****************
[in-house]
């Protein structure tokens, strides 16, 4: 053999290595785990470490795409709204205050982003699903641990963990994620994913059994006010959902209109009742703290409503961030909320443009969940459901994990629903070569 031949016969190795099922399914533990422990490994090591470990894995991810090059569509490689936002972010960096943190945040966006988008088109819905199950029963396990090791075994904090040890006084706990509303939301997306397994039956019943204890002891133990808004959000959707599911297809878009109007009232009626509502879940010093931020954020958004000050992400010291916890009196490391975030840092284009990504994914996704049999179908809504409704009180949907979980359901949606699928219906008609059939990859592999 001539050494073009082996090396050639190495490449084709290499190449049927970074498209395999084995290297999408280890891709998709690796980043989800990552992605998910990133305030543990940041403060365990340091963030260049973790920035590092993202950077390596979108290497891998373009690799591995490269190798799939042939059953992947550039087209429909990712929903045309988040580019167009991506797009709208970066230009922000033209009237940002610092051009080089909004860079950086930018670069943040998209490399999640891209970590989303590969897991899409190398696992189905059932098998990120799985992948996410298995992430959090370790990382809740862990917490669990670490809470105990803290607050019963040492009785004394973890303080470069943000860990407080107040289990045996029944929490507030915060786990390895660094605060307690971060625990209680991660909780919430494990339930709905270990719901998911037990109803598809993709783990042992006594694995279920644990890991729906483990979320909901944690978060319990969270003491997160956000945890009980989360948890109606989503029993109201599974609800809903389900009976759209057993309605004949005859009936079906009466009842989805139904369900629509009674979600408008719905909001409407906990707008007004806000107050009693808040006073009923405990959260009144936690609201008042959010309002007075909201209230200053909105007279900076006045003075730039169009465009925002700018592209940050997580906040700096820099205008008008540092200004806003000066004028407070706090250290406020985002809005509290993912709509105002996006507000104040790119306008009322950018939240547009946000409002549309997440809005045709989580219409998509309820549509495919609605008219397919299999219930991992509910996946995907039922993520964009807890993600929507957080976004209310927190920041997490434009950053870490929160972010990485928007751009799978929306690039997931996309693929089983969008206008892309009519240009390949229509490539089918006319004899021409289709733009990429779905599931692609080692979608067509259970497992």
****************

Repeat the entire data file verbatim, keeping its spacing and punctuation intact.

[in-house]
């Protein structure tokens, strides 16, 4: 053999290595785990470490795409709204205050982003699903641990963990994620994913059994006010959902209109009742703290409503961030909320443009969940459901994990629903070569 031949016969190795099922399914533990422990490994090591470990894995991810090059569509490689936002972010960096943190945040966006988008088109819905199950029963396990090791075994904090040890006084706990509303939301997306397994039956019943204890002891133990808004959000959707599911297809878009109007009232009626509502879940010093931020954020958004000050992400010291916890009196490391975030840092284009990504994914996704049999179908809504409704009180949907979980359901949606699928219906008609059939990859592999 001539050494073009082996090396050639190495490449084709290499190449049927970074498209395999084995290297999408280890891709998709690796980043989800990552992605998910990133305030543990940041403060365990340091963030260049973790920035590092993202950077390596979108290497891998373009690799591995490269190798799939042939059953992947550039087209429909990712929903045309988040580019167009991506797009709208970066230009922000033209009237940002610092051009080089909004860079950086930018670069943040998209490399999640891209970590989303590969897991899409190398696992189905059932098998990120799985992948996410298995992430959090370790990382809740862990917490669990670490809470105990803290607050019963040492009785004394973890303080470069943000860990407080107040289990045996029944929490507030915060786990390895660094605060307690971060625990209680991660909780919430494990339930709905270990719901998911037990109803598809993709783990042992006594694995279920644990890991729906483990979320909901944690978060319990969270003491997160956000945890009980989360948890109606989503029993109201599974609800809903389900009976759209057993309605004949005859009936079906009466009842989805139904369900629509009674979600408008719905909001409407906990707008007004806000107050009693808040006073009923405990959260009144936690609201008042959010309002007075909201209230200053909105007279900076006045003075730039169009465009925002700018592209940050997580906040700096820099205008008008540092200004806003000066004028407070706090250290406020985002809005509290993912709509105002996006507000104040790119306008009322950018939240547009946000409002549309997440809005045709989580219409998509309820549509495919609605008219397919299999219930991992509910996946995907039922993520964009807890993600929507957080976004209310927190920041997490434009950053870490929160972010990485928007751009799978929306690039997931996309693929089983969008206008892309009519240009390949229509490539089918006319004899021409289709733009990429779905599931692609080692979608067509259970497992």